The Fear of Monkeys - The Best E-Zine on the Web for Politically Conscious WritingWied's Marmoset - Issue Twenty-Nine
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Wied's marmoset  from  Lars Curfs Wied's Marmoset is a New World monkey that lives in lowland and sub-montane humid forest, seasonal rain forest, and white sand piaçava forest of eastern Brazil. They are also known to use cacao plantations which are shaded with some native trees remaining from the original forest, and secondary growth forest in abandoned rubber plantations. They eat fruits, flowers, nectar, plant exudates (gums, saps, latex) and animal prey (including frogs, snails, lizards, spiders and insects). They gouge trees trunks, branches and vines of certain species to stimulate the flow of gum, which they eat, and in some species form a notable component of the diet. Since these are harvested from the middle and lower part of the forest, they often travel and forage in the company of the golden-headed lion tamarin, which is also foraging in the canopy. The coloring of Wied's marmoset is mostly black, with white markings on cheeks and forehead. It has rings on its tail and black tufts of fur coming out of its ears. They are distinguished from the other monkeys of the New World by their small size, modified claws rather than nails on all digits except the big toe, the presence of two as opposed to three molar teeth in either side of each jaw, and by the occurrence of twin births. Unlike other marmosets, they lives in groups consisting of 4 or 5 females and 2 or 3 males (plus children). They are matriarchal, and only the dominant female is allowed to mate. They are highly social, spending much of their time grooming. They have individually distinctive calls, and also communicate through gestures and olfactory markings. The groups defend home ranges 10-40 hectares, the size depending on availability and distribution of foods and second-growth patches. They are currently listed as Near Threatened as they are believed to have experienced a decline in the order of 20-25% over the past 18 years primarily as a result of habitat loss. They are also eaten by birds of prey (the harpy eagle, the gray hawk, the roadside hawk and the white-tailed hawk), felines (the jaguar, jaguarundi and ocelot) and snakes. Since it is rather adaptable to anthropogenic disturbance, declines are unlikely to be such that the species would require listing in a threatened category.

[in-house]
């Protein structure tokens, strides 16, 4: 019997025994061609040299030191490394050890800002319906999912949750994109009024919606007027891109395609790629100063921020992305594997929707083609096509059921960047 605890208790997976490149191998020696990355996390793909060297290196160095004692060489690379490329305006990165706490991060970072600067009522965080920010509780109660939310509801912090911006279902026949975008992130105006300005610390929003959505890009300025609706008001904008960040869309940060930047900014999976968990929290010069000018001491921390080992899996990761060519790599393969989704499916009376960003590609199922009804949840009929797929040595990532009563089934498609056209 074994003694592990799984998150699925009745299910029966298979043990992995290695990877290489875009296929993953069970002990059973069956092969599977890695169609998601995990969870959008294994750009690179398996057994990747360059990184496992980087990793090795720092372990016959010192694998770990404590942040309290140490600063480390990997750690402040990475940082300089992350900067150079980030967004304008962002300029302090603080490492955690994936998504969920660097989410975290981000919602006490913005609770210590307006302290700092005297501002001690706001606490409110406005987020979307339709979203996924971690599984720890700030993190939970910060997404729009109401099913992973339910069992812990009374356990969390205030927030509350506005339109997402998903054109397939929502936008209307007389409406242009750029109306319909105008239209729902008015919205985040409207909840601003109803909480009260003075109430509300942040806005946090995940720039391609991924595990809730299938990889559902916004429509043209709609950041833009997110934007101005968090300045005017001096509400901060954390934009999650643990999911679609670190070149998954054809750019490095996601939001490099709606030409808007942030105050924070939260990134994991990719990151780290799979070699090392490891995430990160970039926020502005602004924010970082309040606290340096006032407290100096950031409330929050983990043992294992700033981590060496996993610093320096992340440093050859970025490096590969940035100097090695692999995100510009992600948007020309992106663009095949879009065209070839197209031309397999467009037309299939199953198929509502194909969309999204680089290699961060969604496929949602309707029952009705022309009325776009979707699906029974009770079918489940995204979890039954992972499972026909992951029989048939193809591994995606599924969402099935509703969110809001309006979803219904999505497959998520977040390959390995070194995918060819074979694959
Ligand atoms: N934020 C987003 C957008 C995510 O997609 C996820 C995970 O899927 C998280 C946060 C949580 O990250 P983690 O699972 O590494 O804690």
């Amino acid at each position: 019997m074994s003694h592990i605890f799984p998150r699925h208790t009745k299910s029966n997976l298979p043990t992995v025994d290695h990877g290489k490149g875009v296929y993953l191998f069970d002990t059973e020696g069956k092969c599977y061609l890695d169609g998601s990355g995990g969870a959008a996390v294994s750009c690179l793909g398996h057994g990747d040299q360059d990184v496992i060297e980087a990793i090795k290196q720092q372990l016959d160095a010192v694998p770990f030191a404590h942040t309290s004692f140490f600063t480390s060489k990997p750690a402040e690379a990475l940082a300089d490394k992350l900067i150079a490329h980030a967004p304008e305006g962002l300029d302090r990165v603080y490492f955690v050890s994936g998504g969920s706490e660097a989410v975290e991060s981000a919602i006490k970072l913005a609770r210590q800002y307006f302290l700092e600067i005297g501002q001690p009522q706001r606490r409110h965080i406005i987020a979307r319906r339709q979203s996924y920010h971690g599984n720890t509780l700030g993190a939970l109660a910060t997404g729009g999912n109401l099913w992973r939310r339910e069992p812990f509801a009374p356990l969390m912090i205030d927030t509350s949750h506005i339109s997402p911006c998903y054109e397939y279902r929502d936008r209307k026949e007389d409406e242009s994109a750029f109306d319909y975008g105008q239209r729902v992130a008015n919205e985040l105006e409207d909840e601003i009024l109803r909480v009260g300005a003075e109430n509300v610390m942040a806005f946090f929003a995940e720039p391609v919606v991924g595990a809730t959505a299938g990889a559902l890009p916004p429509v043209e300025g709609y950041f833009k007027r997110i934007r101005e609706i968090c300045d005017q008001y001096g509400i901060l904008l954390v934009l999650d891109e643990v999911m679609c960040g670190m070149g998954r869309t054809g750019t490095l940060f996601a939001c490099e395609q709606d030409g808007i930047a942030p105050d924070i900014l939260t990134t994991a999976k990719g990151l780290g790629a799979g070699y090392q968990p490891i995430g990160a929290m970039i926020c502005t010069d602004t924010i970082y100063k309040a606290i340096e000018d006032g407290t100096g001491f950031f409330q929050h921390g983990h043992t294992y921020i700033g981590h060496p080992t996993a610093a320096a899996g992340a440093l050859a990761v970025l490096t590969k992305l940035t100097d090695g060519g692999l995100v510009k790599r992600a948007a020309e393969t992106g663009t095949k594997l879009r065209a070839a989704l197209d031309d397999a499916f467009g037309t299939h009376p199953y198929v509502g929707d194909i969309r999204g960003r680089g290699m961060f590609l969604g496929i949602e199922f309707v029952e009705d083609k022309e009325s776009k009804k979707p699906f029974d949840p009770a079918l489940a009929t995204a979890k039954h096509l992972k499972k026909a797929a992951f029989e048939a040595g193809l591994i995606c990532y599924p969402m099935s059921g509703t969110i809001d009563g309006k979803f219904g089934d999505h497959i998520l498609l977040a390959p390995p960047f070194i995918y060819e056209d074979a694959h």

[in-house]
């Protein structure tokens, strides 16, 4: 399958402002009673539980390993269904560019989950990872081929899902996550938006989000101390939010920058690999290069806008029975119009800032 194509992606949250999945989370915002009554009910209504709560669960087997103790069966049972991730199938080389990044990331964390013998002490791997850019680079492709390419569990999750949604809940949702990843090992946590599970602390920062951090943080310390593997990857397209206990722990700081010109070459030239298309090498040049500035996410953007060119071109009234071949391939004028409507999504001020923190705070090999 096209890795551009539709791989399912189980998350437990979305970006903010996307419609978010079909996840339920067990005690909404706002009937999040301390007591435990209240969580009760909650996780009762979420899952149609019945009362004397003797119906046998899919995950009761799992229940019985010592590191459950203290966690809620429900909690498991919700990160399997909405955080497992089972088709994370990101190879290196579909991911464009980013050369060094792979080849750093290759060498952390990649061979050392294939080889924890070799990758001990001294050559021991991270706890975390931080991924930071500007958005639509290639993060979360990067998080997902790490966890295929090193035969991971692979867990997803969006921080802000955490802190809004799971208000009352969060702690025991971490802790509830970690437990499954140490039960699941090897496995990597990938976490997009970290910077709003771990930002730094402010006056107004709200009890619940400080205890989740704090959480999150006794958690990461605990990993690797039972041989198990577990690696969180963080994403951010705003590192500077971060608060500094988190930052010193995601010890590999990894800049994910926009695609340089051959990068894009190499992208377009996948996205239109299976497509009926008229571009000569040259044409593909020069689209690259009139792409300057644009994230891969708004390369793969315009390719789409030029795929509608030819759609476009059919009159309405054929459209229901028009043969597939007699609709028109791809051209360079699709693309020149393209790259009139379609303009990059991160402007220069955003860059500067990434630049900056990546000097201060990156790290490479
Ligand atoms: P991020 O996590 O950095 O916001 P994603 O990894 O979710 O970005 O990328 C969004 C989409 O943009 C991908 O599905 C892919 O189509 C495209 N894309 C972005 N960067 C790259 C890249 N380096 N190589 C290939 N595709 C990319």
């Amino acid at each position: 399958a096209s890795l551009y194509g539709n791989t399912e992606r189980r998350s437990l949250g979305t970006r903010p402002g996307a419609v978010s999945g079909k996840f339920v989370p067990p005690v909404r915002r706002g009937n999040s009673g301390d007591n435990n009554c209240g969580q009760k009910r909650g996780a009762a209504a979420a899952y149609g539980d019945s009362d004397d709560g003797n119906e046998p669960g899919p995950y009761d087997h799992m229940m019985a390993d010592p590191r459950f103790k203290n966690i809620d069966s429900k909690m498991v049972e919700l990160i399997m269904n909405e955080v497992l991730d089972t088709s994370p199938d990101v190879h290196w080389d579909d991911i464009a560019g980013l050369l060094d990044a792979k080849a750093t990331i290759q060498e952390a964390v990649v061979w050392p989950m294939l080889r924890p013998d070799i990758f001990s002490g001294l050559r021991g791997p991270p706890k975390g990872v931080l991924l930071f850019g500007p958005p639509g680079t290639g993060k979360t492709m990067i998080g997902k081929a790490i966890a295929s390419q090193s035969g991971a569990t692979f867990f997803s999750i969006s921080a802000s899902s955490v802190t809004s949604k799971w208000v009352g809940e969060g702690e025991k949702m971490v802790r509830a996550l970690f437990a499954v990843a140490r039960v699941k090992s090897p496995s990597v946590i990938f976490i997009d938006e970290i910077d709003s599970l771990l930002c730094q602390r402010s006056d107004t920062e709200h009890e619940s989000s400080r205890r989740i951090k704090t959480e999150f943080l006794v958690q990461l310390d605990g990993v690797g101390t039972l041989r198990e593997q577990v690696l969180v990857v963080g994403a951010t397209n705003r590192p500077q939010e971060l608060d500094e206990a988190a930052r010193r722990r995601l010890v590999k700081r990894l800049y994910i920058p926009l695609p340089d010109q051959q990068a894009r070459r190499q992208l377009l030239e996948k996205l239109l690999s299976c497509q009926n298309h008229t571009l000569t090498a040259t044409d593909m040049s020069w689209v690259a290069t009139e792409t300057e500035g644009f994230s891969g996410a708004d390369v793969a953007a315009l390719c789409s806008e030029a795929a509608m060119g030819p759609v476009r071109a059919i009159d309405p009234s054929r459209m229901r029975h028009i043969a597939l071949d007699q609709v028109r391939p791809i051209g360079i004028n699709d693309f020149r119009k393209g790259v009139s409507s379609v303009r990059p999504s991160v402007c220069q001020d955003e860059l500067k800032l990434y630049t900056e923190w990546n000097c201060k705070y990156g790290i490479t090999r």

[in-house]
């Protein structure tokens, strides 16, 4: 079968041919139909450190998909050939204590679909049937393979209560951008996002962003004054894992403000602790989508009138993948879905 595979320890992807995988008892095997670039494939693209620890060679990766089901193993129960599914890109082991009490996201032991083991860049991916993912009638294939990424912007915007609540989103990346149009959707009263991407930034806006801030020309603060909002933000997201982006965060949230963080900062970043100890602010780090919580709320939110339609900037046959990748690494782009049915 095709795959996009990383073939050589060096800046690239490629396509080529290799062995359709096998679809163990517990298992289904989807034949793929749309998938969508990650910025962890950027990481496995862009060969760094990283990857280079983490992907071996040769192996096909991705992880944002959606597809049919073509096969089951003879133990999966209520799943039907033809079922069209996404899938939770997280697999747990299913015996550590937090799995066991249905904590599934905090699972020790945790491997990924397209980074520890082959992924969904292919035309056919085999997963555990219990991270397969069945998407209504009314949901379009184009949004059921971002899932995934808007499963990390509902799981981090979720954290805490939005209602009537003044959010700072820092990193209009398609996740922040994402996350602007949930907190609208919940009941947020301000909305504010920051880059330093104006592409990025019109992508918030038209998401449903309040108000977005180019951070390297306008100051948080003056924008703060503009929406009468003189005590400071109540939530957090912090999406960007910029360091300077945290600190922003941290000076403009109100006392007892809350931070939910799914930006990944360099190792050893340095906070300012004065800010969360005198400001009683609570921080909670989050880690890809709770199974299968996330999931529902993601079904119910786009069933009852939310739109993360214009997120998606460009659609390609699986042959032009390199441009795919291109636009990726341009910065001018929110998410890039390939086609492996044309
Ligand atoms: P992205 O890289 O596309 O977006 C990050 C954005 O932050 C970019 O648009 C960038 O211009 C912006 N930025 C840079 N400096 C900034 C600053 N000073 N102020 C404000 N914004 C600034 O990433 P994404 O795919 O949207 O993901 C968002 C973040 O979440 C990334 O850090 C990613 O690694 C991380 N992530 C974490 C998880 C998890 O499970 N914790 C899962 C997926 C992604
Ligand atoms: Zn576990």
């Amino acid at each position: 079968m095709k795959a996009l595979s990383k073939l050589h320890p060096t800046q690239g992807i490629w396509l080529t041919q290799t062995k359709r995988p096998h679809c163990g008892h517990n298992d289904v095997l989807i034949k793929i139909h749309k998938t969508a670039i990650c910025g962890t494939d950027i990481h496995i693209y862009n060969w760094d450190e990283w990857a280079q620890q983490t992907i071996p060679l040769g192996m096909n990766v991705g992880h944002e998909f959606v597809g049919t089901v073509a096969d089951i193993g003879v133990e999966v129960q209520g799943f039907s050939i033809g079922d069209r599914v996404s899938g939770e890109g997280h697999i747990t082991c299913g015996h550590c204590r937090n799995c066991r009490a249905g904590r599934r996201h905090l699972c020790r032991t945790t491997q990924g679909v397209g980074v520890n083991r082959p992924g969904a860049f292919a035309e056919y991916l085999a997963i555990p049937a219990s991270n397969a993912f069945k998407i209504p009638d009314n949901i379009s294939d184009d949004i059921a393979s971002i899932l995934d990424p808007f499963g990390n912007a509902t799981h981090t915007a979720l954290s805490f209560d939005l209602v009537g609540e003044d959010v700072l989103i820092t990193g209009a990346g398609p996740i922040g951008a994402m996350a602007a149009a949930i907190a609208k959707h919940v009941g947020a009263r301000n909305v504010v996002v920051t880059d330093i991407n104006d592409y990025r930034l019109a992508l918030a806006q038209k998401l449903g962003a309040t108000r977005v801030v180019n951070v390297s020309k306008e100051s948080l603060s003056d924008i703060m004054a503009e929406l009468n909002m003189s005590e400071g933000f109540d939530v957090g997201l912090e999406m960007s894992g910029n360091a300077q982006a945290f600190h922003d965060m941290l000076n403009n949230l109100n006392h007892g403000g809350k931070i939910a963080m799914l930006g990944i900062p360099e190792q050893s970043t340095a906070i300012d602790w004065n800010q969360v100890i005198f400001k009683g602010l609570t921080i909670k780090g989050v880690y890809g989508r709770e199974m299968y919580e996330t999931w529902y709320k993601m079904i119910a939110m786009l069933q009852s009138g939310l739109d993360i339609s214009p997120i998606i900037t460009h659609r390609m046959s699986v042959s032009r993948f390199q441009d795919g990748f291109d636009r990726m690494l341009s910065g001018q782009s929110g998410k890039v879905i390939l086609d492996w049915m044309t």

There are Fellow Travelers and then There are Fellow Travelers


Andrés Castro


Ruben choked on his vomit today; had
felt the urge to vomit before; but today
he tilted his head back and guzzled. He
had begun to vomit months ago--a little
at first: barely perceptible squirts attributed
to clams. When trickles turned to mouthfuls
he knew something was truly wrong…so bloody
wrong thoughts of getting to a doctor made him
laugh. What MD could save him now? He knew
vomit was no joke, not to be played with, not
ignored. Rubin remembered a student who
vomited herself to death after a boyfriend
said she was too fat to be his girl. She
wasted away, her eyes black pits,
sitting still in Introduction
to The Romantics

at Penn U.


Ruben's friend Jim,
the cook, had drowned
in vomit in his reclining chair.
Had told Ruben and whoever listened
that he dreamed himself an intergalactic traveler
stranded on Earth. Jim grew old saying the human species
was ruled by reptilian aliens enslaving and consuming. Listen,
the colonizers are everywhere!
He threw up in the soup of everyone
he thought collaborator before leaving The Sky High on the Upper East Side.


Ruben's vomiting had begun in the teacher's lounge after getting news his son
committed suicide--had begged his boy not to enlist--saying more to fear
from a homegrown racist with a grudge. His son had crowed he was proud
to be an American--laughed the bitches love medals on hard Marines!

Ruben went mad with his son's death; all the new lies called victories
in Afghanistan and Iraq finished him. Epitaph: I learned too late.


The young teacher that jumped into Ruben's shoes
was straight out of college and a tender heart--did
not complain at all about the smell of vomit, vomit
on the floor, or the crusty yellow stains on his desk.
Told his Principal: sure, the Common Core is a great idea!
These kids need discipline and middle class values!

Andrés Castro is a PEN member/volunteer and is also listed in the Directory of Poets and Writers. This poem first appeared in The Acentos Review. More recently, his work appeared in Pilgrimage, Counterpunch, New Verse News, and Montreal Serai. He maintains a blog for new and not so new practicing poets:

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